MH1062 - The Musculoskeletal System for Sports and Exercise Science
|Student Contribution Band:
||College of Medicine & Dentistry
Available to any students with an interest in anatomy and physiology, excluding Nursing
Building upon MH1061 Introduction to Anatomy and Physiology, this subject will provide
a more detailed study of the structure and function of the musculoskeletal system,
with an emphasis on the aspects that are most relevant to Sports and Exercise Science.
The subject will comprise a detailed study of the gross anatomical structure and functional
anatomy of the lower limbs, together with the musculoskeletal anatomy of the thorax,
trunk, skeletal muscle, and neuromuscular function. The anatomy and physiology of
the cardiovascular and respiratory systems will also be studied. The emphasis will
be on gaining an integrated understanding of the human body through practical sessions,
including the study of human cadaveric material, and functional case studies to facilitate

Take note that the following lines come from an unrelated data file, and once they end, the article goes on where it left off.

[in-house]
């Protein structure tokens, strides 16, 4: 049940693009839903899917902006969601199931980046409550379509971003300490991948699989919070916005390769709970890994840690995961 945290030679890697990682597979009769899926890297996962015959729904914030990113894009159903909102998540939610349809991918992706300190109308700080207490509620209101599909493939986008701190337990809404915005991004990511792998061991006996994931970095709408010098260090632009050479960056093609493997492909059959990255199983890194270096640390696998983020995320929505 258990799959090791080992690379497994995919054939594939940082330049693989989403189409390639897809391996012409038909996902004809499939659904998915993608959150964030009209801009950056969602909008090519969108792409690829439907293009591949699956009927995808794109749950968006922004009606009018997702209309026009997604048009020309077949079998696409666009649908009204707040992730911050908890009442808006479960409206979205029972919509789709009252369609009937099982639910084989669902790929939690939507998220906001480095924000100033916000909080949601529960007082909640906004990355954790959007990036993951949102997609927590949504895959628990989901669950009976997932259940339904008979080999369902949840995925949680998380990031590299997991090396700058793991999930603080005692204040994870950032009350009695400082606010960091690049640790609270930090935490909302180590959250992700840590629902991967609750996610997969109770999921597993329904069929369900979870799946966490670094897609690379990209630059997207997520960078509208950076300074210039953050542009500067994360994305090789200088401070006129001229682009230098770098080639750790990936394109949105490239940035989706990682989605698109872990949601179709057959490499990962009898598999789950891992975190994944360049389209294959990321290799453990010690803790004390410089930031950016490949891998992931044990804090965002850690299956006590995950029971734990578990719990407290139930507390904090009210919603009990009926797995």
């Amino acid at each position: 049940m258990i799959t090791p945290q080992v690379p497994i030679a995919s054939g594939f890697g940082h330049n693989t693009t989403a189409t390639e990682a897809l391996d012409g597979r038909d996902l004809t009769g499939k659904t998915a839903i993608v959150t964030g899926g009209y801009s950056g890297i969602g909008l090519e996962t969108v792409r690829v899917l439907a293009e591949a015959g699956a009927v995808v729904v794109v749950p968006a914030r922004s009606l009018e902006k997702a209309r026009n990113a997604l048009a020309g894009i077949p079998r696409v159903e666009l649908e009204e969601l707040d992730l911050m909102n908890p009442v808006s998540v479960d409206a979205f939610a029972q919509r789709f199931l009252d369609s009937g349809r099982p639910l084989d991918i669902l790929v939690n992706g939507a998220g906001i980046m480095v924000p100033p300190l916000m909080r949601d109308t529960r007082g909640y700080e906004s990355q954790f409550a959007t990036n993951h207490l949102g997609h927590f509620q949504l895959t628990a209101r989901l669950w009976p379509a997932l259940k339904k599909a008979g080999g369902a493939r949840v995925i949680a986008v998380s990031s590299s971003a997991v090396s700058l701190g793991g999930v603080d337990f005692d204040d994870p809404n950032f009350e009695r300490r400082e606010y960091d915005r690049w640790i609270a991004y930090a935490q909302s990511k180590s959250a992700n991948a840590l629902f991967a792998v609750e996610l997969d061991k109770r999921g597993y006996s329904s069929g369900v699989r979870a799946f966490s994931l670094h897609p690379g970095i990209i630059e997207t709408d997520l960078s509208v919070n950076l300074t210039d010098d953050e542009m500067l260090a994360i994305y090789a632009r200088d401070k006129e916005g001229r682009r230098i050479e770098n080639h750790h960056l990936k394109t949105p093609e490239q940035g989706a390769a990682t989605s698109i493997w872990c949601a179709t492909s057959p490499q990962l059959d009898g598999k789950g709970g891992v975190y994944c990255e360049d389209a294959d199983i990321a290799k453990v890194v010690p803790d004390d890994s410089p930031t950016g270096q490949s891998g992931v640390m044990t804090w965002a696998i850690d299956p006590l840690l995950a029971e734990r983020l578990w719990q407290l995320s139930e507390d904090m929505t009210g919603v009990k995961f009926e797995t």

the integration and correlation of the material.
- To identify and describe the structure (anatomy) and function (physiology) of the
cardiovascular, respiratory, digestive, urinary, reproductive and endocrine systems;
- To identify and describe the structure of the lower limb;
- To critically apply anatomical and physiological knowledge to a human bioscience discipline.
|BM1011 BM1012 BM1022 BM1031 BM1032 BM1041 BM1042 BM1051 BM1052 BM1061 BM1062 BM1071
Study Period 2
|Census Date 29-Aug-2019
||Dr Ernie Jennings
||Dr Pam Megaw, Dr Alex Trollope, Miss Sharron Long, Dr David Simcock, Professor Alan Nimmo.
The student workload for this
credit point subject is approximately
- 39 hours on-campus > Lectures
- 13 hours on-campus > Tutorials
- 26 hours on-campus > Practicals
- assessment and self-directed study
||end of semester exam (50%); quizzes or tests (30%); presentations (20%).
Minor variations might occur due to the continuous Subject quality improvement process,
and in case
of minor variation(s) in assessment details, the Subject Outline represents the latest